Only expose yourself until your skin turns pink (not red). Do not get sunburned.

In the winter months, get your vitamin D through food to compensate. Good sources are: oily fish (such as salmon) and eggs. Use a sunbed (with UVB!) if you can.

In conclusion, don’t be scared of the sun. Stock up on sun in the spring and summer months.

Be careful not to burn.

The sun is free. It’s good for you.

Let it shine!!!


Vitamin D: Make Sure You Get Your Dose Of Vitamin D (Sun)… — 5 Comments

  1. I currently take vitamin C for skin, and Vitamin E for hair. I have seen a huge difference in my hair since I started the vitamin E, does anyone have suggestions about other vitamins that improve looks

  2. I always wondered what vitamin D does. When I look at it, I don’t think I get enough sunlight especially if you’re supposed to get 20-30 minutes a day. I usually get it while running so maybe I could increase the amount of running I do each week.

    I think a big problem for many people is that everything takes place indoors now. There isn’t as much of an opportunity to go outside anymore. That just doesn’t seem good for us anymore as your post here points that out.

    • Hi Steve,

      It sounds like you’re getting enough (20 to 30 minutes sun exposure will be enough if you’re fair skinned). However, you need to adapt your exposure according to your latitude, time of day, time of year, cloud cover. If it’s cloudy, run a bit longer as, the heavier the clouds, the more UV rays will be blocked.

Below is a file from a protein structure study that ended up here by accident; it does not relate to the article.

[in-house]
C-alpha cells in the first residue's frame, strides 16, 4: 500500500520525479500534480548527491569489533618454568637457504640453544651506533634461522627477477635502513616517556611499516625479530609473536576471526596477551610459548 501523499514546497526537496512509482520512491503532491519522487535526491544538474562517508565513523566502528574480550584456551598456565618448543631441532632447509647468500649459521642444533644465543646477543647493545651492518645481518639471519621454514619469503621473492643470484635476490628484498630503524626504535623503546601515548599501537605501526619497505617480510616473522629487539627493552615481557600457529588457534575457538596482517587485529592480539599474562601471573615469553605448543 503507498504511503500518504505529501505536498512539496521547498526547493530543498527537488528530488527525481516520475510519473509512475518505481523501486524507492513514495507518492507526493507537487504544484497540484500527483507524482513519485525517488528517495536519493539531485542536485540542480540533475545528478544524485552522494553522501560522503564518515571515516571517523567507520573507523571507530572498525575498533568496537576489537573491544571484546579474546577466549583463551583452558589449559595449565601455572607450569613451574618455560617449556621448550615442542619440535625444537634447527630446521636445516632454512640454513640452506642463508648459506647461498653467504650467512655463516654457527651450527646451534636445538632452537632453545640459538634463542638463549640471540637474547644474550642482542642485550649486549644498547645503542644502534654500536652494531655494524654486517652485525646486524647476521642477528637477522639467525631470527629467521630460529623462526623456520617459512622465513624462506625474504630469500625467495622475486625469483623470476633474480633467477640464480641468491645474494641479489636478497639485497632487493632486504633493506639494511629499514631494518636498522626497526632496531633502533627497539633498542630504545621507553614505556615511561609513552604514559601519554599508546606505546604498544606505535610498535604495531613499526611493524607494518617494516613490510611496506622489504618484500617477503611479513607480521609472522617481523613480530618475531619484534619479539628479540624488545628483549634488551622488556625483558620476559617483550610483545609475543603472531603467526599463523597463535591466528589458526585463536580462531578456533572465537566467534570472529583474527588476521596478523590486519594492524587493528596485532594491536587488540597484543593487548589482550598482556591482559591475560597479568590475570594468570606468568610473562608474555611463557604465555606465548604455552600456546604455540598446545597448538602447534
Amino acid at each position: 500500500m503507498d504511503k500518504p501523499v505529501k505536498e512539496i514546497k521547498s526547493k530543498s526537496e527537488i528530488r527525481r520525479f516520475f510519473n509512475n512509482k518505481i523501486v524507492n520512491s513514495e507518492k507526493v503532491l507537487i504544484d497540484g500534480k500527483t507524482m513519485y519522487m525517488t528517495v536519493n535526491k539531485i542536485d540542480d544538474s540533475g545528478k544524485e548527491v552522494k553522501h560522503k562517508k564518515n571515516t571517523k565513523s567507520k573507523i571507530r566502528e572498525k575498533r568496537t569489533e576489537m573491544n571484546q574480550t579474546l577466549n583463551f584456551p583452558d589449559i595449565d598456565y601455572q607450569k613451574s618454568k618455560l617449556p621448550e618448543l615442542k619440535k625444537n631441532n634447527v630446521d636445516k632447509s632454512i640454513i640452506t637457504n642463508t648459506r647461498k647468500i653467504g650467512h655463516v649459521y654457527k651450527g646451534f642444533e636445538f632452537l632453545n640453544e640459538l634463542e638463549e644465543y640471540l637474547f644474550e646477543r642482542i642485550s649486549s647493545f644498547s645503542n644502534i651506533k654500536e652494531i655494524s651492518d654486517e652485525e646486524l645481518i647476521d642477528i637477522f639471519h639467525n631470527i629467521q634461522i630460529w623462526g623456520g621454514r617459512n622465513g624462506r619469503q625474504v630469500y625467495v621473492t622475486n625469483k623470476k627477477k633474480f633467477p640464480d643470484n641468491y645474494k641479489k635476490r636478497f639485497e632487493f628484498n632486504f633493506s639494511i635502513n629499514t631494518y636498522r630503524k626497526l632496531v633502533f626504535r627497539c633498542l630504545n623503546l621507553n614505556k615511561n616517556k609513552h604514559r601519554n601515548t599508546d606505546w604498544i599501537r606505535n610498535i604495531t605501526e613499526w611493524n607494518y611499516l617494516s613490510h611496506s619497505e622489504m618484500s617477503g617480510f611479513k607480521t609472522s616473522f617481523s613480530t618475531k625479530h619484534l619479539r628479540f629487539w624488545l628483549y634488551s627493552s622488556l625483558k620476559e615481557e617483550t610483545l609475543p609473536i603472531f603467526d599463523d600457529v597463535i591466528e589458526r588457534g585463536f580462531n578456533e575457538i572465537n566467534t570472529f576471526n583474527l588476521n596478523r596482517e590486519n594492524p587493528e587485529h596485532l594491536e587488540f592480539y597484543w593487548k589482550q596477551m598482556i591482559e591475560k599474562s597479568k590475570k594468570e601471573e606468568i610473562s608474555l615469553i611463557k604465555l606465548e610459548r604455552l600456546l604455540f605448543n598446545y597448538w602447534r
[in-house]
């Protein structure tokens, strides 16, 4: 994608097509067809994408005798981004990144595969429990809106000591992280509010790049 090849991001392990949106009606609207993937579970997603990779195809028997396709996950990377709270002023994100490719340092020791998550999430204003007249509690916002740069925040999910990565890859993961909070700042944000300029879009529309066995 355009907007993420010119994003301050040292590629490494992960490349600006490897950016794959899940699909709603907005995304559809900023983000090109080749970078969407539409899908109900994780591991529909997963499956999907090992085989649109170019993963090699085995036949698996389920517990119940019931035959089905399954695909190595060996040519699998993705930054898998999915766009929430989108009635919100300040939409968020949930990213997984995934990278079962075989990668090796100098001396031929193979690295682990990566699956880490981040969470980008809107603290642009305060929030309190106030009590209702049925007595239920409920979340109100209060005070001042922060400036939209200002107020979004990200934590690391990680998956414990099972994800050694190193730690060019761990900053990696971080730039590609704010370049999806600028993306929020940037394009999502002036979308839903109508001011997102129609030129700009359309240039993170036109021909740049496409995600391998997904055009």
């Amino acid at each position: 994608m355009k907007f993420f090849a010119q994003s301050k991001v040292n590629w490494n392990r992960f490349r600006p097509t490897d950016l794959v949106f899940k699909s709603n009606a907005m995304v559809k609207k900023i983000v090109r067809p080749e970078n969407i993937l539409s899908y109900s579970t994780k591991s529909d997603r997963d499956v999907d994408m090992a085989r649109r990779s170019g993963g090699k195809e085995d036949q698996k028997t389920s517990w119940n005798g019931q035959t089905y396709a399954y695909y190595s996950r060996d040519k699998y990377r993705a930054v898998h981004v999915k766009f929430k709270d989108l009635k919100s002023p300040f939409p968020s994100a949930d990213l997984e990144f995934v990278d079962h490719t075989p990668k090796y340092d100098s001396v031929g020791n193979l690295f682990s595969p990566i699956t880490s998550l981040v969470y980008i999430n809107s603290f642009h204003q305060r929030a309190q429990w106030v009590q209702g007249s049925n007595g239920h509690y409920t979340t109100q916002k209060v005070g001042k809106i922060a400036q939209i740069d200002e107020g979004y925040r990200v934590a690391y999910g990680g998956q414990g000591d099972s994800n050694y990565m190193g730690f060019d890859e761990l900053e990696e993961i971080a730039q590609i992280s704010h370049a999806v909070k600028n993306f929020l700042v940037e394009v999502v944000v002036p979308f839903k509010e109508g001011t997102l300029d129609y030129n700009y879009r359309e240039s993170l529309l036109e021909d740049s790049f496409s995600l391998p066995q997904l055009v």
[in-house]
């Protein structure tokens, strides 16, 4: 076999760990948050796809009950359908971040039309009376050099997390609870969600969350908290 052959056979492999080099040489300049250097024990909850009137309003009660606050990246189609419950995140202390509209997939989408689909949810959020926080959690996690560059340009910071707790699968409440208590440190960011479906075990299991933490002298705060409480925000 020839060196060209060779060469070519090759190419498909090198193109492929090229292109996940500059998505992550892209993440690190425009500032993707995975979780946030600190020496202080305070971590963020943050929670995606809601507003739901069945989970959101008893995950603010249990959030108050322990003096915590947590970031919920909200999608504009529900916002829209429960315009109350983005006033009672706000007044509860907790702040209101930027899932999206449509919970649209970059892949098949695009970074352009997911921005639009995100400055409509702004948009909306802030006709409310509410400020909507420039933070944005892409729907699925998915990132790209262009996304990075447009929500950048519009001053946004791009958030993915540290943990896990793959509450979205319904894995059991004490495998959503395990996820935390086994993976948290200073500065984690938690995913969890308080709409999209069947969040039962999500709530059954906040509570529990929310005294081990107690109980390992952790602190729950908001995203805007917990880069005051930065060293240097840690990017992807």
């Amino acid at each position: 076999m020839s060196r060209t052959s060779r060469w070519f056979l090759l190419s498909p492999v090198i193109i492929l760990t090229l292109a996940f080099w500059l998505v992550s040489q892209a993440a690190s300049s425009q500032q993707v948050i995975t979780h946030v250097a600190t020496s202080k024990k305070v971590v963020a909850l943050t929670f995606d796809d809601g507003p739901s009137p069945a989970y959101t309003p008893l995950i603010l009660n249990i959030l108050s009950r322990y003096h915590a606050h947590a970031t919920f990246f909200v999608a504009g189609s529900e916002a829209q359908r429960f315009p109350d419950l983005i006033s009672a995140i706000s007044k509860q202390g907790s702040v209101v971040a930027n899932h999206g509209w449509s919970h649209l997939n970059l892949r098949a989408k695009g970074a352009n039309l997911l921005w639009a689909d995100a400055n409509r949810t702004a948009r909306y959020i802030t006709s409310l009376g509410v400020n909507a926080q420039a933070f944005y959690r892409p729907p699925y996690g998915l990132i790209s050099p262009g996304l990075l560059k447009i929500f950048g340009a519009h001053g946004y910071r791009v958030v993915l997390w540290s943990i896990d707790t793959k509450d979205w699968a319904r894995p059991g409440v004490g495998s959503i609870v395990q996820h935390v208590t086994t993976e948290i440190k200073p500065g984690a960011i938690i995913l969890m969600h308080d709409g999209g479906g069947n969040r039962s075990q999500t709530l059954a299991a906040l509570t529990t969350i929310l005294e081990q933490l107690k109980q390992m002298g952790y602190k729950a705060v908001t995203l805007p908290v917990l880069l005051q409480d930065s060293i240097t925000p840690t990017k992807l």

Wear short sleeves t-shirts and shorts to expose as much bare skin as possible to synthetise as much vitamin D as possible.
      If it’s very sunny, of course, don’t let yourself burn!

      It’s very easy to forget to spend some time outdoors. I admire your running! I’m not much of a runner myself. My solution… my beautiful black labrador Jess. She makes sure I take her out!

  3. Hi Isabelle,

    Here I am again. I can tell you one thing is that I think that Americans do not get enough sun in general. I am saying this because being from France I’ve observed the French to be more outdoor people than Americans are. Here they love too much their air conditioning and spend whole days indoors.

    I love the sun and I’ve always known that it’s good for you. But just like wine, too much will of course be bad for you. Common sense should be the judge as you mentioned.

    Thank you for coming over to my blog 🙂

    • Hi Sylviane,

      Same thing here in the UK. People spend a lot of time indoors and there have been reports of increasing cases of rickets and lack of vitamin D. English people are also quite scared of the sun generally. I’ve got a darker skin (Italian and Maltese grand-parents) so I can take a bit more before it starts turning pink (which hasn’t been the case for a long time – terrible spring and summer so far over here…). Like you said, it’s all about moderation and commopn sense 🙂
      We also make an effort to walk often with the kids instead of leaving them indoors on their DS and other devices. They’re not always happy to start with but we try and make it fun and we always end up having a great time. Living in a trekking paradise and having a dog who needs plenty of exercise help a lot too.

      Speak to you soon on your blog or mine!